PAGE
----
Israel approves generic HIV drug to treat COVID-19 despite doubts

TEL AVIV/CHICAGO (Reuters) - Israel approved the licensing of a generic version of an HIV drug to treat patients infected with the coronavirus on Thursday, despite doubts about its effectiveness in trials.

The anti-viral drug Kaletra, produced by AbbVie Inc, could be a possible treatment for COVID-19, Israel’s Health Ministry said after issuing a preliminary permit.

While AbbVie’s patent for Kaletra in Israel ends in 2024, the patent in some other countries, such as India, has expired.

It was the first time the country’s attorney general has allowed the use of a generic version of a patent-protected drug in Israel, where there are 529 confirmed coronavirus cases.

“The company with the patent and the official importer in Israel are not able to supply the necessary inventory for this drug, which is very much in demand all over the world these days,” the Justice Ministry said in a statement.

“Therefore ... the state will be able to import generic substitutes from countries where the patent has expired.”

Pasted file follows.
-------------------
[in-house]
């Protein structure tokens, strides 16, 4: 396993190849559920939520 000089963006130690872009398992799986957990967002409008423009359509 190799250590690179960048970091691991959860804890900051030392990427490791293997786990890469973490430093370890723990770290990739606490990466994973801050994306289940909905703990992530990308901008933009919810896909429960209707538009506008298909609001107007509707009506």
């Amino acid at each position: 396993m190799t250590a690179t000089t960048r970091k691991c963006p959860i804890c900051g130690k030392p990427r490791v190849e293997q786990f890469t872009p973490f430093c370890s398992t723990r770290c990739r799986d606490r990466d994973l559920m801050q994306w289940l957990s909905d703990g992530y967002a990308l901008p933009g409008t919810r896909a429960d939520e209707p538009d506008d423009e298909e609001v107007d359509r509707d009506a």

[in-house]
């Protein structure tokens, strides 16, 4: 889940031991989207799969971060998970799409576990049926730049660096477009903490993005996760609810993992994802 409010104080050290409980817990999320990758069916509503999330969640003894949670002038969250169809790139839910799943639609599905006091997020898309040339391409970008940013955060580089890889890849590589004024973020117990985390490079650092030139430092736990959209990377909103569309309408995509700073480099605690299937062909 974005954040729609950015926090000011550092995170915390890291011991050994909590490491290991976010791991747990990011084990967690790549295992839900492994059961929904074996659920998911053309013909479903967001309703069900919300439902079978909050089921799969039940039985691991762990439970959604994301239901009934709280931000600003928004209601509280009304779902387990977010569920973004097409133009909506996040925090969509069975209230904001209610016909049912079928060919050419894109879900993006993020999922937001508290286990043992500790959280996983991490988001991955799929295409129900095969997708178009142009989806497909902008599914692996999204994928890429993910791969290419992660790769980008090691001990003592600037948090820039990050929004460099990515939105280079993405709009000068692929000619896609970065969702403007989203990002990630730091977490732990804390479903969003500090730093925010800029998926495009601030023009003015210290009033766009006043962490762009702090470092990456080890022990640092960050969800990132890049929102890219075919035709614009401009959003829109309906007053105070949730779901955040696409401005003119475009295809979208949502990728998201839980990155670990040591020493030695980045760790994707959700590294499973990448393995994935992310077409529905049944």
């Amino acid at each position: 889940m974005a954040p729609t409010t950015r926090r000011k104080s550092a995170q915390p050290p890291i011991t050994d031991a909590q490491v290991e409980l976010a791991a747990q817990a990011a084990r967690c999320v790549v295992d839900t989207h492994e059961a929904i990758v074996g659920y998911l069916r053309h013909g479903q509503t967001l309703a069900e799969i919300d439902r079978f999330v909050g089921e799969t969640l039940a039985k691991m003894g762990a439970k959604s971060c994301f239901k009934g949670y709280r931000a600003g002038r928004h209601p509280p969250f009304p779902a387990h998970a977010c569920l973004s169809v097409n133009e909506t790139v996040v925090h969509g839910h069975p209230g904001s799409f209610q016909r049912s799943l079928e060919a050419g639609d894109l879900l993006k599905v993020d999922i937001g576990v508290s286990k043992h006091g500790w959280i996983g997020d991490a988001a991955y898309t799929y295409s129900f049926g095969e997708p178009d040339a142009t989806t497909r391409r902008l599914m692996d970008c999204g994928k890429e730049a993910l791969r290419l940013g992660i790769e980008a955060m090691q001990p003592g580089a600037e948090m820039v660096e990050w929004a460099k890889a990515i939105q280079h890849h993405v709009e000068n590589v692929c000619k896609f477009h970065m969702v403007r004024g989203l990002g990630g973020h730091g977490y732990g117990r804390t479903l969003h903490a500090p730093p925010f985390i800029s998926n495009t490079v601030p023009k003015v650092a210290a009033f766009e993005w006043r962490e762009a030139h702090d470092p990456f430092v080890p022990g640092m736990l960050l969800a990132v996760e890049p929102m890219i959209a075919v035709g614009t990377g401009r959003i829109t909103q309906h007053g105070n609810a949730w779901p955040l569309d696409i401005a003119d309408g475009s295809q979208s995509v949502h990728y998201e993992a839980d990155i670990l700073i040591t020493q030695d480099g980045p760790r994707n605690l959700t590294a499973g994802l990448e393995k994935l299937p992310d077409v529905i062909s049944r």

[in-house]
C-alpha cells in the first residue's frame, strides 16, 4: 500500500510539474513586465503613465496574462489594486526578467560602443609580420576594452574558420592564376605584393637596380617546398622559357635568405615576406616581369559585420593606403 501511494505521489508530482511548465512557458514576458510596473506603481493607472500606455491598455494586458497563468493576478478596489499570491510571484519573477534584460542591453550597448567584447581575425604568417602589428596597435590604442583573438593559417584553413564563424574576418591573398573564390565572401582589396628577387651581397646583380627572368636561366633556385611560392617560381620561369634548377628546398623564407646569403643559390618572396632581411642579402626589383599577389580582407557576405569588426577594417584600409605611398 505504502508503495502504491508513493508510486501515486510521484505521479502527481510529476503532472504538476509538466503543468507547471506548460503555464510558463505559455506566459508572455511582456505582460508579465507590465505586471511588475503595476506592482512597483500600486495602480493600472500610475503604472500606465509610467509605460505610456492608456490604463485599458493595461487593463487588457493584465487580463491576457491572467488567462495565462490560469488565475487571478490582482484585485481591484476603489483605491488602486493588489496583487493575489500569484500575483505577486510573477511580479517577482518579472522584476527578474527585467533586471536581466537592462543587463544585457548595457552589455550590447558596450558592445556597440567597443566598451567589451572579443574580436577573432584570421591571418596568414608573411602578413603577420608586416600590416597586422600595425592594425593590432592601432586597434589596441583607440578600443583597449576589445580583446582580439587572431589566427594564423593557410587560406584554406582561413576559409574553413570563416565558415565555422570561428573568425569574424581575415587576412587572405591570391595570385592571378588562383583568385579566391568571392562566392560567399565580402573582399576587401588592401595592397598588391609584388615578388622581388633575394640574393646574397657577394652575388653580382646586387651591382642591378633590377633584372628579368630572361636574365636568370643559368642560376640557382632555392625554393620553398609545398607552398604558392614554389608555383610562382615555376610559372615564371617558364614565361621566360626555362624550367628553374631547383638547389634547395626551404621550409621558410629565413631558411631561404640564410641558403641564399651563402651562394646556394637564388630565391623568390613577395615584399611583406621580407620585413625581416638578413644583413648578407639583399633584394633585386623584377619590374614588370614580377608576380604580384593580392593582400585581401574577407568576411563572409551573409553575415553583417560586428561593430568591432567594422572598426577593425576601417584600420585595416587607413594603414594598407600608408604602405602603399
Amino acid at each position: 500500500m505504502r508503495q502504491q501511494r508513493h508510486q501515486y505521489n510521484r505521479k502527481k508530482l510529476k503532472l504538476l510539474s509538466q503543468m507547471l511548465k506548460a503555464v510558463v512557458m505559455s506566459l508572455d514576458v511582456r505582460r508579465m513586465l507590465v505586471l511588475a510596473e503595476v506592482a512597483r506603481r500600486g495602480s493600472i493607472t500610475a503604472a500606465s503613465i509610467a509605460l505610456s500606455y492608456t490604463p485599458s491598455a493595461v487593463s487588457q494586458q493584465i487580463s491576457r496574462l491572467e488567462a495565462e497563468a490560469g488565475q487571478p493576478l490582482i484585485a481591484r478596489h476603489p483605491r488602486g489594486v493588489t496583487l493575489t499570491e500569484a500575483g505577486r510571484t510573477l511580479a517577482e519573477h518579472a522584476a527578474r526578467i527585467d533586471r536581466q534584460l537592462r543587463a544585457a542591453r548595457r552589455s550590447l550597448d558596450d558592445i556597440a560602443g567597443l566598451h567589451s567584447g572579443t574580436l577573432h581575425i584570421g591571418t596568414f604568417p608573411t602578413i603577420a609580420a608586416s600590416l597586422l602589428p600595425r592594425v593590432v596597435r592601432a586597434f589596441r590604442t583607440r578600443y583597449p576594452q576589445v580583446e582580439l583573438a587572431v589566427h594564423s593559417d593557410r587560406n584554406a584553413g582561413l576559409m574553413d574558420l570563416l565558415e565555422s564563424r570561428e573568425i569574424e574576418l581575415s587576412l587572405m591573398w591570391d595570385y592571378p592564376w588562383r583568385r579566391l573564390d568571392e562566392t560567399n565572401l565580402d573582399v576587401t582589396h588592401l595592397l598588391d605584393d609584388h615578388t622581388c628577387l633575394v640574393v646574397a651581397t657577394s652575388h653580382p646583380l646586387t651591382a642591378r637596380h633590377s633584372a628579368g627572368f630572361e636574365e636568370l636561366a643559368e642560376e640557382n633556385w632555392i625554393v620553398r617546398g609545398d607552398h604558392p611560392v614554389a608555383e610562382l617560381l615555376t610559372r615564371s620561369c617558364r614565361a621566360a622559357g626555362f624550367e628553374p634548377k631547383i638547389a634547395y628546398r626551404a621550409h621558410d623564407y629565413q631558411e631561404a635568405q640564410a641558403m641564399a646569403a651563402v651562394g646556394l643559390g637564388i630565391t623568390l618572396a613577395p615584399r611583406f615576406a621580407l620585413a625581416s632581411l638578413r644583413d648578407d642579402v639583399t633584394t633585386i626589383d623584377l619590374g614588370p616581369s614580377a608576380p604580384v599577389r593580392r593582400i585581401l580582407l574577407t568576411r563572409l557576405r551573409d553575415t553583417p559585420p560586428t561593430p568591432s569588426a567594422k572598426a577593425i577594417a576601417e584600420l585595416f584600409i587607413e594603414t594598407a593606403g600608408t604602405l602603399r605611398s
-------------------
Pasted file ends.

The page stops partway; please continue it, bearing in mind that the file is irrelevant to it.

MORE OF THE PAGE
It said generic Kaletra will only be used to treat coronavirus and not HIV, to protect the patent holder.

A study released on Wednesday in the New England Journal of Medicine found that the drug was not effective as a potential treatment for coronavirus.

The test of Chinese patients with severe COVID-19 found the 99 who received Kaletra, a combination of HIV drugs lopinavir and ritonavir, fared no better than the 100 who received standard care.

Those on the drugs showed clinical improvement after a median of 15 days compared to 16 days with standard care, a difference researchers said was “significant, albeit modest”.

Johnson & Johnson has been testing a similar HIV drug, known as a protease inhibitor, against the novel coronavirus.

At a panel on Thursday organized by the International Federation of Pharmaceutical Manufacturers and Associations, Paul Stoffels, J&J’s chief scientific officer, said its HIV drug Prezista, does not appear to have any effect against COVID-19.

“We know from our scientific work that there is no activity on COVID-19,” Stoffels told reporters. “It’s highly unlikely there is any benefit of protease inhibitors,” he added.

He discouraged the use of HIV drugs to treat COVID-19 patients if they are proven to be ineffective.

“People with HIV will be deprived of medicine if it used in a non-necessary way in this outbreak.”

Reporting by Steven Scheer and Julie Steenhuysen; Editing by Tova Cohen and Alexander Smith